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Father Pfleger Returns To St. Sabina With A Message: ‘Whether You Like It Or Not, I Got Back Up, And The Fight Is Still On’

Father Michael Pfleger returned to St. Sabina church Sunday after being temporarily removed while the archdiocese investigated allegations of sex abuse.

Father Michael Pfleger speaks on the impact of gun violence on the youth in Chicago as he serves at St. Sabina Church on June 6, 2021 for the first time since January 3.
Colin Boyle/Block Club Chicago
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AUBURN GRESHAM — Father Michael Pfleger returned to the St. Sabina pulpit Sunday morning with a blistering sermon blasting the sex abuse allegations that sidelined him for nearly six months.

With a fiery conviction, Pfleger referred to his reinstatement as the “return of the fight.”

“There are people watching today that are not happy I’m back,” Pfleger told his congregation. “But take off your party hat and blow out the candle. I’m back.” 

Credit: Colin Boyle/Block Club Chicago
Father Michael Pfleger serves at St. Sabina Church on June 6, 2021 for the first time since January 3.

In early January, the Archdiocese of Chicago removed Pfleger from the South Side church when two brothers accused the pastor of sex abuse that allegedly occurred decades prior. In March, a third man came forward with allegations

Pfleger was reinstated at St. Sabina in early May following an investigation in which archdiocese officials said there was “no reason to suspect” the pastor was guilty of sexual abuse. 

Pfleger called the five-month investigation the worst time in his life.

“The last five months have been a painful nightmare,” Pfleger said. “They’ve been the most extended period of pain in my life.”

But the pain invigorated Pfleger to fight harder within his church, he said. 

“Whether you like it or not, I got back up and the fight is still on,” Pfleger said. “I’m grateful. I’m thankful to be reinstated, and I commit to you today to bring back the fight.”

Last month, an attorney for the brothers who alleged Pfleger abused them said they were “shocked and deeply disappointed” in the archdiocese’s decisions.

“Both of the brothers who made these allegations were extraordinarily credible,” attorney Eugene Hollander said. “They provided detailed accounts of the sexual molestation as well as information that only these victims would be aware of. My clients not only corroborated each other, but both clients underwent polygraph examinations and passed. Additionally, the sexual abuse was corroborated by a third victim who was in no way connected to the brothers.”

Hollander also said the brothers were “proud that they came forward and delivered their truths” despite the outcome.

Credit: Colin Boyle/Block Club Chicago
Spike Lee gestures as if he is using a fork to eat, a reference to Father Michael Pfleger’s sermon, as Pfleger serves at St. Sabina Church on June 6, 2021 for the first time since Jan. 3.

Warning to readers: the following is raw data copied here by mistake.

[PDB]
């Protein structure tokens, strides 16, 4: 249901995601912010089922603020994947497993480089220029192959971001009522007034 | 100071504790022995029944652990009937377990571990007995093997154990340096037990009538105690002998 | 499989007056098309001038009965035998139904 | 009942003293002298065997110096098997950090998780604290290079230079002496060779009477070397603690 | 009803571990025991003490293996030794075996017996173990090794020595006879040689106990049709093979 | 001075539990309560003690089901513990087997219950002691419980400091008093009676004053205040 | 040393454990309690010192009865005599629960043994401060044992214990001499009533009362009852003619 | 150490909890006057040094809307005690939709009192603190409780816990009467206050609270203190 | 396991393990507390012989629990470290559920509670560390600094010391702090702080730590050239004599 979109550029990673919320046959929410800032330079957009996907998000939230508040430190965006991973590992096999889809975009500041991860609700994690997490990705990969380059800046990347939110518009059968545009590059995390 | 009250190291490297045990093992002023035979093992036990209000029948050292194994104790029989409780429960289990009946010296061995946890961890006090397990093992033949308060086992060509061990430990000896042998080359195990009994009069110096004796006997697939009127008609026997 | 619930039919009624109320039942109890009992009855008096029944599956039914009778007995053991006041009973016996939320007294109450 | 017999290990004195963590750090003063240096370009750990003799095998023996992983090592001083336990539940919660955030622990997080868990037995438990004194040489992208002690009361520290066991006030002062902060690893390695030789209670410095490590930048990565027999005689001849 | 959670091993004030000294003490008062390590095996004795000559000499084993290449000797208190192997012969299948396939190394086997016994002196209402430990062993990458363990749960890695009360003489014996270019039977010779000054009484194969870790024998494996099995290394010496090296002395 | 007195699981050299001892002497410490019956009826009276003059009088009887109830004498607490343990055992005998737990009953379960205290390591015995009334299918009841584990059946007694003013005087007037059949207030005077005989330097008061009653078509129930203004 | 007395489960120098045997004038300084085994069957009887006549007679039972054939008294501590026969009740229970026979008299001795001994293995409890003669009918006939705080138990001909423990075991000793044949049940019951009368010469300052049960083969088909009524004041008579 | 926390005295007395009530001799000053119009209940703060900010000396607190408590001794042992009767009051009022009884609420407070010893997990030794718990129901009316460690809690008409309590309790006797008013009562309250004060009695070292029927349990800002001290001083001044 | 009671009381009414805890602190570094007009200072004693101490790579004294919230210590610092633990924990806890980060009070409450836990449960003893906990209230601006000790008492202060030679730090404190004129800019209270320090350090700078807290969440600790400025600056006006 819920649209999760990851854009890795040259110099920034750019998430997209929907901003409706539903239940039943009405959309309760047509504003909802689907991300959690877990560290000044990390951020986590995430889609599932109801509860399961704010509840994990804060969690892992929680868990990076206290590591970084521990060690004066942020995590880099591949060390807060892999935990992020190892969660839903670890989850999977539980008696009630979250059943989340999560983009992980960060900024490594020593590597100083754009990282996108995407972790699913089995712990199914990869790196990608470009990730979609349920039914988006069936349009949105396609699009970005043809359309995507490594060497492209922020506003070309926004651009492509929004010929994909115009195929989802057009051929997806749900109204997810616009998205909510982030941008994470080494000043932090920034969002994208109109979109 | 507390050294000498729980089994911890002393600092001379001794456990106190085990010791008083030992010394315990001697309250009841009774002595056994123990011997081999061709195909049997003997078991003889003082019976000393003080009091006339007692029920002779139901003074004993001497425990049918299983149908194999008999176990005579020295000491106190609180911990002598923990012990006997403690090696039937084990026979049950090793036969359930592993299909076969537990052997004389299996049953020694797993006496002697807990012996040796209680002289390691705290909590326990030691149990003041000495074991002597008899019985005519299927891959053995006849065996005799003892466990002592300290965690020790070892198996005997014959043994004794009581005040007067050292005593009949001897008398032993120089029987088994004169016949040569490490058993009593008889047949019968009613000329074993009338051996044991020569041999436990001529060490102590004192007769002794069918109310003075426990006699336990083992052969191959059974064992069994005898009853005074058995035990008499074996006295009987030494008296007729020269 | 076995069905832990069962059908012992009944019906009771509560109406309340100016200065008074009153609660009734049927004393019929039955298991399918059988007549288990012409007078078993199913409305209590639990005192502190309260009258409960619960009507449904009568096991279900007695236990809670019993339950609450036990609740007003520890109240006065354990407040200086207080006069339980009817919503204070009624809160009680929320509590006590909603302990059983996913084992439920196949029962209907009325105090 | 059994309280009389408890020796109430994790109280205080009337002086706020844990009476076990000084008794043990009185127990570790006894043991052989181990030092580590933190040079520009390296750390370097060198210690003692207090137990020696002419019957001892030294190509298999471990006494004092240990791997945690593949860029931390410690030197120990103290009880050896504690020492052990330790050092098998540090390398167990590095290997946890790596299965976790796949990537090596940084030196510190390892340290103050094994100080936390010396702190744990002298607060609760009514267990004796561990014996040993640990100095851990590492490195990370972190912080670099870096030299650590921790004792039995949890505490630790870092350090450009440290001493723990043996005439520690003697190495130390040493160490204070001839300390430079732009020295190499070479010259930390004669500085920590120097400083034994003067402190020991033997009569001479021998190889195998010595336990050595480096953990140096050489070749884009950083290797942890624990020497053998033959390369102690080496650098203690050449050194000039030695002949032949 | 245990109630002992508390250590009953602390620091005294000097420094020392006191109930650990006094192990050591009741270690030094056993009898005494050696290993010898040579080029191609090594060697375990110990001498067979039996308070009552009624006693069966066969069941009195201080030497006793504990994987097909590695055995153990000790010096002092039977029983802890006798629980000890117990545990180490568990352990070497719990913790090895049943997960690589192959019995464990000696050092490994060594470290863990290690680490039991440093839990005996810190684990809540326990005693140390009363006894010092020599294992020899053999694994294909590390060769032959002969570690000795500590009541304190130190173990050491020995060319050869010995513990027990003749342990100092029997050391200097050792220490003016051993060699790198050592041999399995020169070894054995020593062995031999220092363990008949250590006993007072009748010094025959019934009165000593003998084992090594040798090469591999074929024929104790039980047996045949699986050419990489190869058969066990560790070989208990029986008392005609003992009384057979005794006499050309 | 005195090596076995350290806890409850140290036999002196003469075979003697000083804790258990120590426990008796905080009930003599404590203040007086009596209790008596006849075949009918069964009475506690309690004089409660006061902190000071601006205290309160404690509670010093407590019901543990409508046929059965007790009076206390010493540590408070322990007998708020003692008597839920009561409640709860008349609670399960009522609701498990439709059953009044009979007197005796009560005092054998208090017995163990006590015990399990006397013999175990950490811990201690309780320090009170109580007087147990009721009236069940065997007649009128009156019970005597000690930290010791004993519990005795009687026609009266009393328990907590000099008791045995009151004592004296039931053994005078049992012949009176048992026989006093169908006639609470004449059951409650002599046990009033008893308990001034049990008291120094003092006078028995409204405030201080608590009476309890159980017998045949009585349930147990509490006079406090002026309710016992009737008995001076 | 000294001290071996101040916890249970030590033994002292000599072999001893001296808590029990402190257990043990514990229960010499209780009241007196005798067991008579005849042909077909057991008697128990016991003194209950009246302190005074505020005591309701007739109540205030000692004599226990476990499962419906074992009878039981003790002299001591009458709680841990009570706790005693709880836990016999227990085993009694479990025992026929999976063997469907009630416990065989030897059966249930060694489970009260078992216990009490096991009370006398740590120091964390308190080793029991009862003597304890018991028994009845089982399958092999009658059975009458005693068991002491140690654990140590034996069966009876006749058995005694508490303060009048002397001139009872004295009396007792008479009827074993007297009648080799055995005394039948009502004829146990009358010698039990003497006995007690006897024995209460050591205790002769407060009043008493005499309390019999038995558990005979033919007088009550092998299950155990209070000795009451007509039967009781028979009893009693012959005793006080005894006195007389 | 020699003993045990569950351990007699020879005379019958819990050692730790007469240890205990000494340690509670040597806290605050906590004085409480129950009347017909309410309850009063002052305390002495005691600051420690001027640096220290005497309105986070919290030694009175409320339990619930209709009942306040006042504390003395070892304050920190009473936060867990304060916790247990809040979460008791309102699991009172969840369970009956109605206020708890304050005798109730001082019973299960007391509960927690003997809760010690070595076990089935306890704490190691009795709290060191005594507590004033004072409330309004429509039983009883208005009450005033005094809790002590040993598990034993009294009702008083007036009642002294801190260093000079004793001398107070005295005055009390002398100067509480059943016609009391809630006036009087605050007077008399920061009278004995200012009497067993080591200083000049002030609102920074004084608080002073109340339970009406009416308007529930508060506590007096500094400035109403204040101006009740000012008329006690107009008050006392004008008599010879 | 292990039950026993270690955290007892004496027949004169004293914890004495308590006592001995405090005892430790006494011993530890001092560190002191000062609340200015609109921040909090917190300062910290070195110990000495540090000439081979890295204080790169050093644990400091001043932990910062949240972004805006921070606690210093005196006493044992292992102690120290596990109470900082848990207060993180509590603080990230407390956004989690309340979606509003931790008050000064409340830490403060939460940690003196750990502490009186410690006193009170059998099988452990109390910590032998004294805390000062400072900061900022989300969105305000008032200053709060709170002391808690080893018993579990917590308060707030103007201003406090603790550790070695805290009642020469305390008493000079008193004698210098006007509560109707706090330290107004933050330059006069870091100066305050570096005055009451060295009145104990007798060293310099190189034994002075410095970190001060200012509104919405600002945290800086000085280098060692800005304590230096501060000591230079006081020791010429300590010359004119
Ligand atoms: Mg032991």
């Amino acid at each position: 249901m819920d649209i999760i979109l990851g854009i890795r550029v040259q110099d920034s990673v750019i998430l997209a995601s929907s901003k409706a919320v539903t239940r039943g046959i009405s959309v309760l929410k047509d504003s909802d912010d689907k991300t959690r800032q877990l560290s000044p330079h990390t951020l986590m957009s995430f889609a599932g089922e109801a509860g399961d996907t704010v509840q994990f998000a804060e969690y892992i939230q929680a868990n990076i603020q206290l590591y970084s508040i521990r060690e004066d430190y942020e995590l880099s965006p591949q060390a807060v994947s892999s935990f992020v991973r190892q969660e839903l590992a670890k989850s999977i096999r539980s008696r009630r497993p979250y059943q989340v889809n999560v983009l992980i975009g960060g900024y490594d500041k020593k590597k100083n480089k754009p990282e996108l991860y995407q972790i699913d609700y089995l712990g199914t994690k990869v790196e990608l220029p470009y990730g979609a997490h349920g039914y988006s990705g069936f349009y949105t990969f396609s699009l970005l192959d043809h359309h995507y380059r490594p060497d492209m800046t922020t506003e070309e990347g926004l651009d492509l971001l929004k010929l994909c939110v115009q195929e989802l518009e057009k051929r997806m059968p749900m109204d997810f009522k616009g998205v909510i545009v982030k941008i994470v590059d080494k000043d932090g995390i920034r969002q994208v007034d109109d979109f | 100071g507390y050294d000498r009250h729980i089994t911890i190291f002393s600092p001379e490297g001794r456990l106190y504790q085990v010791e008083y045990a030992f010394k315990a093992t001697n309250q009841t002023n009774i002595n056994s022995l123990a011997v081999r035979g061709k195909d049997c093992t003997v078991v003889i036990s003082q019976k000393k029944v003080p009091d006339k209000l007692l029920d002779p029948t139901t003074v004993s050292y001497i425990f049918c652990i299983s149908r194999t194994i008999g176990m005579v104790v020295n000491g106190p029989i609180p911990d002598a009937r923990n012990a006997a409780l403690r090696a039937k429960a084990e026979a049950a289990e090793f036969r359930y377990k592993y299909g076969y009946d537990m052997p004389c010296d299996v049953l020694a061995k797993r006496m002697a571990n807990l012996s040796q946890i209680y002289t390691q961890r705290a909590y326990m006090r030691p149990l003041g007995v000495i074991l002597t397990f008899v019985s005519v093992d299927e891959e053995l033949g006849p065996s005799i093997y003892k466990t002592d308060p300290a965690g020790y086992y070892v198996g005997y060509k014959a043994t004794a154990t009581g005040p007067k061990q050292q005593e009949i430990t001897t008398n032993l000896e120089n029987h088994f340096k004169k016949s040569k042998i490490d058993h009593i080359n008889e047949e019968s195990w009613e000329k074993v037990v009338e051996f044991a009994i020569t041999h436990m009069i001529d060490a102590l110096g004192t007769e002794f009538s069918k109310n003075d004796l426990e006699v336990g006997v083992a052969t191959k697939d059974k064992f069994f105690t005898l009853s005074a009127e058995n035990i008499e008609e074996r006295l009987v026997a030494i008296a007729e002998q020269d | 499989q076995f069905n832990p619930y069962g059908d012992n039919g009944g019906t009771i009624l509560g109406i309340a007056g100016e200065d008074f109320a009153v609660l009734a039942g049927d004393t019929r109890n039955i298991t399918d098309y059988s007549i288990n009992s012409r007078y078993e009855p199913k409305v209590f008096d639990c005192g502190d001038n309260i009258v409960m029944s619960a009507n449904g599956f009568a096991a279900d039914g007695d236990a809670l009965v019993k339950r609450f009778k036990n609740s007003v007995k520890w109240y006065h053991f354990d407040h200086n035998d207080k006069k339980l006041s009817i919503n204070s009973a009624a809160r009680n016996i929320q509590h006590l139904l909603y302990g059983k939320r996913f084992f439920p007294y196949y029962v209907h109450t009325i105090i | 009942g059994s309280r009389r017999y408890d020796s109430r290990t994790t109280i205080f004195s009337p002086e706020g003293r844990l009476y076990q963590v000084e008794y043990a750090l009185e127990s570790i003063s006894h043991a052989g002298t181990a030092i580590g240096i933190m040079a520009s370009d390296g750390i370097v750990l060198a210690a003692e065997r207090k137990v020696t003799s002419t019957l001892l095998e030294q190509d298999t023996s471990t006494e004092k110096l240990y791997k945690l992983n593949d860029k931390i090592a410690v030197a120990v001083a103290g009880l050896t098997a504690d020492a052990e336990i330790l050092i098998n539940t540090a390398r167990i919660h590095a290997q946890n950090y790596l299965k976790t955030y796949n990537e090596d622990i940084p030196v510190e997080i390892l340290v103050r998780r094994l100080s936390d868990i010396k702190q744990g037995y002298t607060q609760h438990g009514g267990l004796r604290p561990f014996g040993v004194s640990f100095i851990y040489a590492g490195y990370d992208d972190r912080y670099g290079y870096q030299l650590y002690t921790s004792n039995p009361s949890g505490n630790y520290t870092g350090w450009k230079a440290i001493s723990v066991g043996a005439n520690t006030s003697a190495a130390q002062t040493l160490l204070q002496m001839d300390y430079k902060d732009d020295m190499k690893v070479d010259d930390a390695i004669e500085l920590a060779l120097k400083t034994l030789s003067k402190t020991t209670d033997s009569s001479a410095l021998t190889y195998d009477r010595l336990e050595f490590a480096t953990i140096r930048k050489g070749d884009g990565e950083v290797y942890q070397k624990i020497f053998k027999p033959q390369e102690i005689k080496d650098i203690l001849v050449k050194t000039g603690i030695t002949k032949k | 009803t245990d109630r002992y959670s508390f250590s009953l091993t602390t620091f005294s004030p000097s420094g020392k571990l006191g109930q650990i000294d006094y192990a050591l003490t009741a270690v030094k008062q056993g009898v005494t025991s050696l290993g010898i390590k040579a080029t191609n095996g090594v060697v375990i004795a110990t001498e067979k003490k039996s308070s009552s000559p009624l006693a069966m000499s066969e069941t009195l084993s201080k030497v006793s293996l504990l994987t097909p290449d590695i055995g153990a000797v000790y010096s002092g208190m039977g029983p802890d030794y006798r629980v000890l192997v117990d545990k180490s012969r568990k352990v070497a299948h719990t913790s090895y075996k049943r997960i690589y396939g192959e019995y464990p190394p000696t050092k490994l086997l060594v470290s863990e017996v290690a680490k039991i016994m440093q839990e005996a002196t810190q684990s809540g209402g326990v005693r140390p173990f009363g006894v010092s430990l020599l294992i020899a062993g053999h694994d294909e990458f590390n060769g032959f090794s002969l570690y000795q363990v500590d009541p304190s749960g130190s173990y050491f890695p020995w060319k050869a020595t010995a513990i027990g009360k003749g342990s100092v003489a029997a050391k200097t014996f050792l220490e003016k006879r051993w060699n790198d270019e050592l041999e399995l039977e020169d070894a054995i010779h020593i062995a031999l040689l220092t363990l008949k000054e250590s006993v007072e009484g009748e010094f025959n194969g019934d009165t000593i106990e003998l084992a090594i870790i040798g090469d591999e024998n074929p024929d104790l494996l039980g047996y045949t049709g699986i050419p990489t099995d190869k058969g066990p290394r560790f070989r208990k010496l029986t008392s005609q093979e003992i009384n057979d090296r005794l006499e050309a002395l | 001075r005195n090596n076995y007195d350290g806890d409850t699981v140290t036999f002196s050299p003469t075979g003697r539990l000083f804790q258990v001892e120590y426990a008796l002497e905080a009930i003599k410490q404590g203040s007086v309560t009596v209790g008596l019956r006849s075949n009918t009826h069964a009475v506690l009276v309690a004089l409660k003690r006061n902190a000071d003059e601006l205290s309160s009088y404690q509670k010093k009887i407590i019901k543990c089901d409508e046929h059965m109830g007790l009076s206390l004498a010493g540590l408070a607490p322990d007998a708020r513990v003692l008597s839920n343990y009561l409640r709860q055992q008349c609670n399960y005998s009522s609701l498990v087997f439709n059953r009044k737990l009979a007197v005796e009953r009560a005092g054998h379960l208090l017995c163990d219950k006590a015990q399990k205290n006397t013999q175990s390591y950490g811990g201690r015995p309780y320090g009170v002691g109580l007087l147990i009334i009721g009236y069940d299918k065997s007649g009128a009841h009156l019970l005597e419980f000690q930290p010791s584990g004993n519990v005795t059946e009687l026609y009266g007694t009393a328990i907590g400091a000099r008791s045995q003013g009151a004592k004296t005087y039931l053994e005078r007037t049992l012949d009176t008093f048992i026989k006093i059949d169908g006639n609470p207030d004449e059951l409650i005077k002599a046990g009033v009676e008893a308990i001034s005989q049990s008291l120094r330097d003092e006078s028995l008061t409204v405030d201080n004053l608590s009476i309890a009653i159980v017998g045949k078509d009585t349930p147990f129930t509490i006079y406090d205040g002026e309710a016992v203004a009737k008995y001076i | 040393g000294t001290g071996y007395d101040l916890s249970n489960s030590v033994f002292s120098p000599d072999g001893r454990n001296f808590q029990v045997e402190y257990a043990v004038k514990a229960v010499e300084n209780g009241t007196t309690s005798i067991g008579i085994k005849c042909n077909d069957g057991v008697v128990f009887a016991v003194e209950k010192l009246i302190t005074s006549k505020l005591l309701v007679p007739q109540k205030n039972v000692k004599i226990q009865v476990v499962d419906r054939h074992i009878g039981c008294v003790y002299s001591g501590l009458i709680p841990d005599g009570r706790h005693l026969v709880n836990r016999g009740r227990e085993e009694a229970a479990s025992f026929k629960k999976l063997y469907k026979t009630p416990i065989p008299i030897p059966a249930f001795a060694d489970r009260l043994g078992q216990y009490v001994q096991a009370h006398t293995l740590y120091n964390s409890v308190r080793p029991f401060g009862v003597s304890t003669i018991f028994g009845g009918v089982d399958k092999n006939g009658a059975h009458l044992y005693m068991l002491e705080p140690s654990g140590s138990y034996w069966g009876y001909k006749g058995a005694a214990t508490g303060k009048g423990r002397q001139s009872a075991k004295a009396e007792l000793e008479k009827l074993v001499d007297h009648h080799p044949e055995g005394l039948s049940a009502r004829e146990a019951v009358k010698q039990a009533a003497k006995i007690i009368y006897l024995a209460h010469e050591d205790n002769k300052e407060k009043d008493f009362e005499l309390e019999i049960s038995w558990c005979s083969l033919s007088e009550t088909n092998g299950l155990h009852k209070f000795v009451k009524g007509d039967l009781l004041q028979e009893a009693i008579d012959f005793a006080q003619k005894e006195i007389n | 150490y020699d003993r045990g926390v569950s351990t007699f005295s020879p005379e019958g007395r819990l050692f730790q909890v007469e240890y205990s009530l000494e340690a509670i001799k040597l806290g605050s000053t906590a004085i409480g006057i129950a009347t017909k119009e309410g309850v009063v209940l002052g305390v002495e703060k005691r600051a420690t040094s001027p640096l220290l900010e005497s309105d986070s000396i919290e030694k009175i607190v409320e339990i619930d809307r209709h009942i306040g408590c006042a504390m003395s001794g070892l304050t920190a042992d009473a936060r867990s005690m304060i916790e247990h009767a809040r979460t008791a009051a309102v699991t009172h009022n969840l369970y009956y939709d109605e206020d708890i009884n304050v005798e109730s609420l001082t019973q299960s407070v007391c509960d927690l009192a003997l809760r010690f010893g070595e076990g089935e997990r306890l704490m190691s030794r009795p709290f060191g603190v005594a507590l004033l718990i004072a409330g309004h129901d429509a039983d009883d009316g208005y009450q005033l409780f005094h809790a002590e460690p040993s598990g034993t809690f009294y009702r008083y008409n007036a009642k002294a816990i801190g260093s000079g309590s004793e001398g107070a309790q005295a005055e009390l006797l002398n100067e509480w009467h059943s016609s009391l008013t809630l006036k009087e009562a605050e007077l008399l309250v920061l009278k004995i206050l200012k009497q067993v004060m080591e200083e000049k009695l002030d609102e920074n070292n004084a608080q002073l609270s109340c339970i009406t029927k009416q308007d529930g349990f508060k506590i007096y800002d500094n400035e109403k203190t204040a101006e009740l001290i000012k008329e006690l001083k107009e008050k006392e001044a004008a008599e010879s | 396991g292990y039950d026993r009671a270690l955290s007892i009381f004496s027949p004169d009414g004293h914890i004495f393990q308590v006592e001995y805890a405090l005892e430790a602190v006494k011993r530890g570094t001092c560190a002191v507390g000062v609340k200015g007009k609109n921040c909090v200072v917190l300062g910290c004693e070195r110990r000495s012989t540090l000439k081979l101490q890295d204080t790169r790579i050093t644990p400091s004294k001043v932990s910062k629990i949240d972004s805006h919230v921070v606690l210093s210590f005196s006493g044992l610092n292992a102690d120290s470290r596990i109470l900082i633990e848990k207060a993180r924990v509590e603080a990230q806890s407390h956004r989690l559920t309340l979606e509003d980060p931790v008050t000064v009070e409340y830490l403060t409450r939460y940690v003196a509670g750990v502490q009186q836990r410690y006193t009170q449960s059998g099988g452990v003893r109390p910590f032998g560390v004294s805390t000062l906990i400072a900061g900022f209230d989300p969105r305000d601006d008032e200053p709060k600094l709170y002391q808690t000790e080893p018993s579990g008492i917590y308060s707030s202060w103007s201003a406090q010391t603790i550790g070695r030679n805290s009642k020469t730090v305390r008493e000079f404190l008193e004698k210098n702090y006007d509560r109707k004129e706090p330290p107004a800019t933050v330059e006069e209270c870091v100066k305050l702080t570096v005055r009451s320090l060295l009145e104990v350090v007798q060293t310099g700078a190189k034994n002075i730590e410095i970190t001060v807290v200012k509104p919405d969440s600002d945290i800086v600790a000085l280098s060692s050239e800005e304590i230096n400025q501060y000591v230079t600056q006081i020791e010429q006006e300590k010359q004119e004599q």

Members of the St. Sabina cabinet and community defended Pfleger while the allegations were investigated, saying they stood by him. As the weeks wore on, they also put pressure on the archdiocese to quickly wrap up its investigation, withholding its $100,000 monthly payments to the central office.

And as an early morning sun beamed on the South Side church, hundreds of parishioners filed into the service to watch Pfleger’s return. Director Spike Lee — who worked with Pfleger when filming his controversial “Chi-Raq” movie — was one of the hundreds to fill the church.

Beverly Morris, the business manager at St. Sabina, greeted members as they entered, most by name. 

“Our [attendance] number for the day was 300, and within 20 minutes of registration for service opening on Tuesday, it was 400,” Morris said. “We started doing overflow. We have 100 seats in the overflow area.” 

Moris said she was excited to continue her work in the community with Pfleger’s guidance. 

“Even though we did as much as we could without him, it’s important for him to be here because it’s his vision,” Morris said. “I’m excited that the visionary is back and that we can move forward. This is the year of invasion, and we’re ready to invade the community in any way that is going to be effective.”

Credit: Colin Boyle/Block Club Chicago
Janis McCallstrokes and Sabrina Shine hold hands during the Lord’s Prayer as Father Michael Pfleger serves at St. Sabina Church on June 6, 2021 for the first time since Jan. 3.

Michael Richards, a member at St. Sabina since 1985, carried around an image of Pfleger he took the last Sunday before Pfleger’s temporary removal.

Richards brought it to the return service as a reminder faith works, he said.

“It’s always just about believing in God,” he said. “If you don’t have the faith, if you don’t have the belief of a mustard seed, your life is in your hands. As long as you believe in God, everything is going to be all right.” 

Credit: Atavia Reed/Block Club Chicago
Michael Richards, a member at St. Sabina since 1985, poses with a collage of photos he took of Father Michael Pfleger the Sunday before he was removed from the church.

Joseph Saunders, a member of the church since 1997 whom Pfleger called “his voice,” said hearing Pfleger’s sermon after five months was a much-needed relief.

“This is his home. This is what he built,” Saunders said. “For him to be home, it’s everything. It’s like having a weight lifted off of my shoulder, so I can only imagine how he feels.

“It’s electric. We got the man of the house back.”

Credit: Colin Boyle/Block Club Chicago
Father Michael Pfleger embraces Afrika Porter at St. Sabina Church on June 6, 2021 after serving at the church for his first time since January 3.

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